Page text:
Course title: Magnetohydrodynamics

Course number: ES 275

Instructor: Gary A Glatzmaier

Course description:

This is the study of fluid flow and magnetic fields for electrically conducting fluids flowing at non-relativistic speeds, i.e., for problems for which the magnetohydrodynamic approximation of Maxwell's equations is valid. After a review of the fundamental equations governing this subject, several example problems are described, including convection and magnetic field generation in the interiors of planets and stars. An assigned computer modeling project on magneto-convection gives the students experience in defining a conceptual problem in geophysics, planetary physics, or astrophysics, setting up a system of equations that mathematically approximates the problem, developing a numerical method for solving the equations, programming the method on a computer, using a graphical post-processor to analyze the computer solutions, running a series of computer jobs that surveys the relevant parameter space, and writing a paper on what was learned.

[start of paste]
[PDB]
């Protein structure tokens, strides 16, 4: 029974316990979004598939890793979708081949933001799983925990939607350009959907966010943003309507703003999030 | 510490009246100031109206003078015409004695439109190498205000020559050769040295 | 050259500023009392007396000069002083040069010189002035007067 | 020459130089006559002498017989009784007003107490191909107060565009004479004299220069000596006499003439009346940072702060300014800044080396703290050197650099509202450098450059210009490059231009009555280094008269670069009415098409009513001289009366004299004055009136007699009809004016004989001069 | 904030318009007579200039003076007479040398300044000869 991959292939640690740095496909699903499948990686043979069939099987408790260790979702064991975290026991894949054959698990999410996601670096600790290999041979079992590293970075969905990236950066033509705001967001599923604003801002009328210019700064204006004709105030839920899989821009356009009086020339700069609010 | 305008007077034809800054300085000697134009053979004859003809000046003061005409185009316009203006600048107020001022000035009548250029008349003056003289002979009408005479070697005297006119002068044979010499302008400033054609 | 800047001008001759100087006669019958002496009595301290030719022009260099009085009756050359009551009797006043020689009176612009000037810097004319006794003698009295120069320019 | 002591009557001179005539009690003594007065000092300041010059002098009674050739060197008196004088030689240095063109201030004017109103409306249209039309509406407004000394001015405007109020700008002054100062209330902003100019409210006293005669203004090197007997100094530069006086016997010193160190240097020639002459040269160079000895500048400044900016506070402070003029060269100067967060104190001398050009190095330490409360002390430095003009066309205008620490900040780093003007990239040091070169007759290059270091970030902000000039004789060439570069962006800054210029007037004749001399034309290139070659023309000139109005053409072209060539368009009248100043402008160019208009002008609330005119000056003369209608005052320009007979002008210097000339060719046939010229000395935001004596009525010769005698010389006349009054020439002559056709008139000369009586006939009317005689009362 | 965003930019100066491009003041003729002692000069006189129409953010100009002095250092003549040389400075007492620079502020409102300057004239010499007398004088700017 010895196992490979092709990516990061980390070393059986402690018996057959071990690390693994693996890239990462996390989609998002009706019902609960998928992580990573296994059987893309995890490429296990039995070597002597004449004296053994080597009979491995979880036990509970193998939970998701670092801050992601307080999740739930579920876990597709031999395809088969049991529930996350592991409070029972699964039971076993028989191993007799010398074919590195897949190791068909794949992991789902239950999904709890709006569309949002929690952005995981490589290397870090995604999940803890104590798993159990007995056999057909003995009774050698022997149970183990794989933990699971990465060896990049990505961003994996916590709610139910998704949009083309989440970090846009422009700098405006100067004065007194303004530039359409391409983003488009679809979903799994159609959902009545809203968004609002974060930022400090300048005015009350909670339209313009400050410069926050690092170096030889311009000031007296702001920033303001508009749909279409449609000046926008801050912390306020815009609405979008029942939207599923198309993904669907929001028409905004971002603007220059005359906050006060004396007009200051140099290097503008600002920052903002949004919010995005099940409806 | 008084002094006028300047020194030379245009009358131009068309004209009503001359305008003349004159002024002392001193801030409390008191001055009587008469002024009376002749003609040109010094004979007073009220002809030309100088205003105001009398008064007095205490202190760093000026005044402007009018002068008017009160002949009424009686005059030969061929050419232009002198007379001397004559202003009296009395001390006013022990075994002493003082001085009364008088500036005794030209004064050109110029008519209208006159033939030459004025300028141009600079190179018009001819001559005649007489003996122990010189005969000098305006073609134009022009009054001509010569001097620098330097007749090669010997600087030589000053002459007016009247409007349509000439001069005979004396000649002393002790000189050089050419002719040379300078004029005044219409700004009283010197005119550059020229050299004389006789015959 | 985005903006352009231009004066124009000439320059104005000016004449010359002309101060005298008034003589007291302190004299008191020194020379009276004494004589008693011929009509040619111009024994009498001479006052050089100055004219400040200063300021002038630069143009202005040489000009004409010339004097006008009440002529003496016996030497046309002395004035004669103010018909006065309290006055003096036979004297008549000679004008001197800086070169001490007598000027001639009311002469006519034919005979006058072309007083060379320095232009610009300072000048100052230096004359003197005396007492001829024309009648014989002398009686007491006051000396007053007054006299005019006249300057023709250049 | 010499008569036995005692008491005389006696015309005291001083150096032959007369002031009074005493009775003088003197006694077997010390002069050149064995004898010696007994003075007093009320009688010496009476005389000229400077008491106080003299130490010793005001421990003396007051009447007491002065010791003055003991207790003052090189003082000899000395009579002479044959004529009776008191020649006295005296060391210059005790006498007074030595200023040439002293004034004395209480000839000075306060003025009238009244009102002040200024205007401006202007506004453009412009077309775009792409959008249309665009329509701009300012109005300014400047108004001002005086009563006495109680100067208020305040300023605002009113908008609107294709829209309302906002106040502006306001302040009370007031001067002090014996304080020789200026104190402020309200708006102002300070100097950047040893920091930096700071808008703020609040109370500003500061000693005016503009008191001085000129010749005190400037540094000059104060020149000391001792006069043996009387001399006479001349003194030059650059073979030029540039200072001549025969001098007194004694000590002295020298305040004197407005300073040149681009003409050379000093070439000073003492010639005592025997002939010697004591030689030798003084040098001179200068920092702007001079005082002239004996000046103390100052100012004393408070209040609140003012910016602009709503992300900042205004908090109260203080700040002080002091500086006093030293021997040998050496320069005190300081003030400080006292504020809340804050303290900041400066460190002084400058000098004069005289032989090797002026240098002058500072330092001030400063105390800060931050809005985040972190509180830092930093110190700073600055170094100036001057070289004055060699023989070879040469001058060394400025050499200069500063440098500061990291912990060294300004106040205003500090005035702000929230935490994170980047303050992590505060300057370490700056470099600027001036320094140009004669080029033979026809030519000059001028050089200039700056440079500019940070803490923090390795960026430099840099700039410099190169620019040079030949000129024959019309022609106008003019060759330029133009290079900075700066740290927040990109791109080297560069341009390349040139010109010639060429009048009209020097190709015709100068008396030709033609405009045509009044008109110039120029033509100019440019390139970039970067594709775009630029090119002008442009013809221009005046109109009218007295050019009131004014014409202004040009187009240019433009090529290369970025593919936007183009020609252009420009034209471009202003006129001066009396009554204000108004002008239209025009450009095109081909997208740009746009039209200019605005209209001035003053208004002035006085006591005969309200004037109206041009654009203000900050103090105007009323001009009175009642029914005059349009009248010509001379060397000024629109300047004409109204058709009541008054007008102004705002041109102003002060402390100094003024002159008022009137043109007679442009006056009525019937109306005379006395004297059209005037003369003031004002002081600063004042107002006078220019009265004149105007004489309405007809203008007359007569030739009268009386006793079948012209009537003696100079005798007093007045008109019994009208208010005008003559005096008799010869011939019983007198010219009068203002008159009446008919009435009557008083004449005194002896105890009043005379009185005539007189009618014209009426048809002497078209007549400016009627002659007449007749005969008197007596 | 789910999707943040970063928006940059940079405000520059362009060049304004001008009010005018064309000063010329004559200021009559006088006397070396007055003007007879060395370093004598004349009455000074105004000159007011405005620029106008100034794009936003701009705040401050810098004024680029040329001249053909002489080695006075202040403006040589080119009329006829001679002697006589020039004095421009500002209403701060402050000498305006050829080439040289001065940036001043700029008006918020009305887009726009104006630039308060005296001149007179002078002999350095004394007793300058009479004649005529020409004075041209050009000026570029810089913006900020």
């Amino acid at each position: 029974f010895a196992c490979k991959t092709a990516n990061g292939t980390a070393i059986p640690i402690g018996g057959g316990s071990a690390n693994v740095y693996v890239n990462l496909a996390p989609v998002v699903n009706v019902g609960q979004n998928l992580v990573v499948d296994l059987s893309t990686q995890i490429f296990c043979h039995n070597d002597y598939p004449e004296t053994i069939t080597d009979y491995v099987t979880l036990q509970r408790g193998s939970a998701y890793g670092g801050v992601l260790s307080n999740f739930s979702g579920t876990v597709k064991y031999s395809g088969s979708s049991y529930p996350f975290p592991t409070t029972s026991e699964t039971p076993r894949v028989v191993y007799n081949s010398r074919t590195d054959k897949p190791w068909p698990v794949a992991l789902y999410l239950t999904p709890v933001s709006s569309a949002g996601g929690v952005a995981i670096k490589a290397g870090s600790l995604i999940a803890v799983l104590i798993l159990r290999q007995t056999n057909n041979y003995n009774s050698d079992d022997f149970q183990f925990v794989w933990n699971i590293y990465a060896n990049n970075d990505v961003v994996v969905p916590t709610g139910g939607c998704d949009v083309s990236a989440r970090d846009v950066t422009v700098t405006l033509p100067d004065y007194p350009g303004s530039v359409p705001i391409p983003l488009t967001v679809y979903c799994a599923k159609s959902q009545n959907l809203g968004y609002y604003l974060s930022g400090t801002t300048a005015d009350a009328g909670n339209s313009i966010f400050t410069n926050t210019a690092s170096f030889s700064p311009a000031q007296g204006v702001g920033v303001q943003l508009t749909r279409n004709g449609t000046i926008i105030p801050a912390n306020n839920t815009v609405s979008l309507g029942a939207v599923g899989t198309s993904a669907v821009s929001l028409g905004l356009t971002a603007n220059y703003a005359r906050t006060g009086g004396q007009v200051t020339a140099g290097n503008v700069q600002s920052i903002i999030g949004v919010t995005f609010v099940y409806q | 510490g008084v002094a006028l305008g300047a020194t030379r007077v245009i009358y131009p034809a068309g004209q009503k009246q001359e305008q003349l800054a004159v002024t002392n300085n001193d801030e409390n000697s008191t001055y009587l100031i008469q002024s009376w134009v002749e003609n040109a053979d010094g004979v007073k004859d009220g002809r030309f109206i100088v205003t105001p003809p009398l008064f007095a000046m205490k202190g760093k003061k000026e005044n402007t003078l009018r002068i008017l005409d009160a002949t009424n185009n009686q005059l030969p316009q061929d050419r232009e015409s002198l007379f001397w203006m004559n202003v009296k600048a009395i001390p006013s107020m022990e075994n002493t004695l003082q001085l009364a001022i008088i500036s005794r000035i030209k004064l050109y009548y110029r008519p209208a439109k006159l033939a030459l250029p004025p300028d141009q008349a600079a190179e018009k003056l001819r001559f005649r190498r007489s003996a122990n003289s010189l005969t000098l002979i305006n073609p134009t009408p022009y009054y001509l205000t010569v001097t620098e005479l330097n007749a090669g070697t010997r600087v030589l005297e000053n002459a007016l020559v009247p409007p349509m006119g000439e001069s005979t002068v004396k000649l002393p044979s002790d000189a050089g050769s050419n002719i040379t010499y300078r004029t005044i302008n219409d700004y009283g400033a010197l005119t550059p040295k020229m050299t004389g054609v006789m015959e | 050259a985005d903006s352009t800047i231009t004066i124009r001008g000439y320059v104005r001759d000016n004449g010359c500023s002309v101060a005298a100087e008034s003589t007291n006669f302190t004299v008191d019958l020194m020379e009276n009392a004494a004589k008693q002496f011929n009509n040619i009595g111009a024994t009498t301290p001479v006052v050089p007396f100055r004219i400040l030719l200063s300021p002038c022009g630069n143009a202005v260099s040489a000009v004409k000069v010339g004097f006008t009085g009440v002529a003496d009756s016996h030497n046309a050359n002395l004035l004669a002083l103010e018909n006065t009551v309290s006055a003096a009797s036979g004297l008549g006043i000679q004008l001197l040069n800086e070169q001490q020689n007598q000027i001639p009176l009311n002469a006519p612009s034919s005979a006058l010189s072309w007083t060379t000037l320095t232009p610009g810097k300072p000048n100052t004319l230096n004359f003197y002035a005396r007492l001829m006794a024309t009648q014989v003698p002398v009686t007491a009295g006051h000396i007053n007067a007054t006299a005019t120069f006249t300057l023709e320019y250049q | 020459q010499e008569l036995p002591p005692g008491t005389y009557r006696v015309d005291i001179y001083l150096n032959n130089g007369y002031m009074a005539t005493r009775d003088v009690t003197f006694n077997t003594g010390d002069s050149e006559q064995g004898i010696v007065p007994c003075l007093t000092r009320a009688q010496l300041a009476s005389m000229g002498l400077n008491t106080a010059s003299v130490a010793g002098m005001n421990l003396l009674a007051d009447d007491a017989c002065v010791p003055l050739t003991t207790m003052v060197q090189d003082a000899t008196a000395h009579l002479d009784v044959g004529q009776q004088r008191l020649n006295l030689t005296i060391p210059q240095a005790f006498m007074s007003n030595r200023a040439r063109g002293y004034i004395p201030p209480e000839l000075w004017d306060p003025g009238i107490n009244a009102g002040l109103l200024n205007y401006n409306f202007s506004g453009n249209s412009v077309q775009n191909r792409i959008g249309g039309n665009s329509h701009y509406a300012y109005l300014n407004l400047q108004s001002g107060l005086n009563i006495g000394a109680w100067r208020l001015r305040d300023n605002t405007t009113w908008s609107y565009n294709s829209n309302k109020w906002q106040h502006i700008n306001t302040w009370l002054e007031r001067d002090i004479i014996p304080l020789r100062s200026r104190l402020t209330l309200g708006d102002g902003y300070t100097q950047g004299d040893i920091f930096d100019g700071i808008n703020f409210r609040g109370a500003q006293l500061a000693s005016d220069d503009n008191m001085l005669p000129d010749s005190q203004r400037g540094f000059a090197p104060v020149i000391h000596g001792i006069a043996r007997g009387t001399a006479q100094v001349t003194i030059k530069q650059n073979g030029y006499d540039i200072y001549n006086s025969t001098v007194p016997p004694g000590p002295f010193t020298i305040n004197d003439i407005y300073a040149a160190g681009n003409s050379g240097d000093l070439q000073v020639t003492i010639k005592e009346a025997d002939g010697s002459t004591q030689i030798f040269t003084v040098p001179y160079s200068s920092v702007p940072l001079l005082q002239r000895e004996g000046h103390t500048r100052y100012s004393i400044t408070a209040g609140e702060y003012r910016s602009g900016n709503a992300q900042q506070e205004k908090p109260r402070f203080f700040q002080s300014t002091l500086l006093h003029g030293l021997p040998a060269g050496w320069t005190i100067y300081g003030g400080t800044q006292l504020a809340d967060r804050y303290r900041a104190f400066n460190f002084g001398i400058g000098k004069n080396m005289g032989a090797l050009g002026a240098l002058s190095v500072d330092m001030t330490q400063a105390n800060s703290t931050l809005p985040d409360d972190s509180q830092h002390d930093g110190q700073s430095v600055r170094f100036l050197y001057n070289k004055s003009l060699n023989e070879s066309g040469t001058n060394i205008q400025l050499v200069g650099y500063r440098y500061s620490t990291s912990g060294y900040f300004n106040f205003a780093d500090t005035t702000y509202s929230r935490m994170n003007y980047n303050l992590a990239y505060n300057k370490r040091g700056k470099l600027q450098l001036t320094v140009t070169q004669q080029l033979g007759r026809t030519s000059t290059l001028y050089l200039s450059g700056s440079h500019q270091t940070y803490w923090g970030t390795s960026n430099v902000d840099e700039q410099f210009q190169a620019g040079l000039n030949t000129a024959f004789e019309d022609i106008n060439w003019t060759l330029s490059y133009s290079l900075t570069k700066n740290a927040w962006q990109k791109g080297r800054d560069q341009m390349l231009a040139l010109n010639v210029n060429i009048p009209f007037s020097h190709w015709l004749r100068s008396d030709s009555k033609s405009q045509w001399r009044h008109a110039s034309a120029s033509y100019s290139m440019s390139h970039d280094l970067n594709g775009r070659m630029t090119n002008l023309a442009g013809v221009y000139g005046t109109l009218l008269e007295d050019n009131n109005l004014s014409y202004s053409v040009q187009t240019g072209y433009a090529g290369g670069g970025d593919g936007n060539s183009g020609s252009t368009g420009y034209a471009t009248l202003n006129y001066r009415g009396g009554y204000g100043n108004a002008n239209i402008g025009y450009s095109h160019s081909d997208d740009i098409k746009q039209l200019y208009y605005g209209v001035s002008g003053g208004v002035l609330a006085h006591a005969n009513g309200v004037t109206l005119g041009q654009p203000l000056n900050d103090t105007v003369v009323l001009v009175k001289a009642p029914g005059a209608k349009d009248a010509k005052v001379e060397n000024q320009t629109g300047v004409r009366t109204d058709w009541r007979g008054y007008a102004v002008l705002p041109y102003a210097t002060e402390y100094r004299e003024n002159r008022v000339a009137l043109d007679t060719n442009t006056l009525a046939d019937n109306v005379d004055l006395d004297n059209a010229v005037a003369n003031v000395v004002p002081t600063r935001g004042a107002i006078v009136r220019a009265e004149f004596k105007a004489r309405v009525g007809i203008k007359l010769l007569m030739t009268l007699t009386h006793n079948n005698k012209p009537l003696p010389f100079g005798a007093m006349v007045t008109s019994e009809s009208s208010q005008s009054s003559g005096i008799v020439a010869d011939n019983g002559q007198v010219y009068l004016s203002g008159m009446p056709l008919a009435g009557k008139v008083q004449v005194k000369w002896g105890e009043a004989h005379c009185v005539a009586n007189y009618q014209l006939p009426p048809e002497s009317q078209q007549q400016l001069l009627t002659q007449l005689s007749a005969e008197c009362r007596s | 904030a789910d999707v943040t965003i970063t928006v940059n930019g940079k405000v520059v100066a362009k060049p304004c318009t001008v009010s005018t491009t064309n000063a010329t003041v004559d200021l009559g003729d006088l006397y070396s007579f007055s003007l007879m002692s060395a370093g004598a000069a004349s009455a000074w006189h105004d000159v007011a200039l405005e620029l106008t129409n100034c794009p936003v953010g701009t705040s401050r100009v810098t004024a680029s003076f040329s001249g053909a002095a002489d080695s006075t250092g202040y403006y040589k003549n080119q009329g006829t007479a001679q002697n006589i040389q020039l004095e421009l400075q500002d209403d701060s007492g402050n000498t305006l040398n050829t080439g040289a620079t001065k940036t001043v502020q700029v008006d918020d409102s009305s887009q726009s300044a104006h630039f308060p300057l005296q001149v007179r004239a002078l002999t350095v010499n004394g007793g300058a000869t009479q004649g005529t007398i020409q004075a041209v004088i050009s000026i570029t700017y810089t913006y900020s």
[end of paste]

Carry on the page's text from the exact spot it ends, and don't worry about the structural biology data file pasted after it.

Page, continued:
Review of Fluid Dynamics
Conservation of mass, momentum and energy
Equation of state
Rotation and buoyancy

Magnetic induction equation
Lorentz force
MHD energetics
Magnetic induction and diffusion
Magnetic pressure, tension and buoyancy
Alfven's theorem
Ferraro isorotation law
Alfven waves

Dynamo theory
Bullard one-disc dynamo
Rikitake two-disc dynamo
Ponomarenko dynamo
Cowling's theorem
Mean field dynamos
MHD dynamos
Solar dynamo
Jovian dynamo

Magneto-rotational instability


This course is designed for graduate students but available for qualified undergraduates with permission of instructor.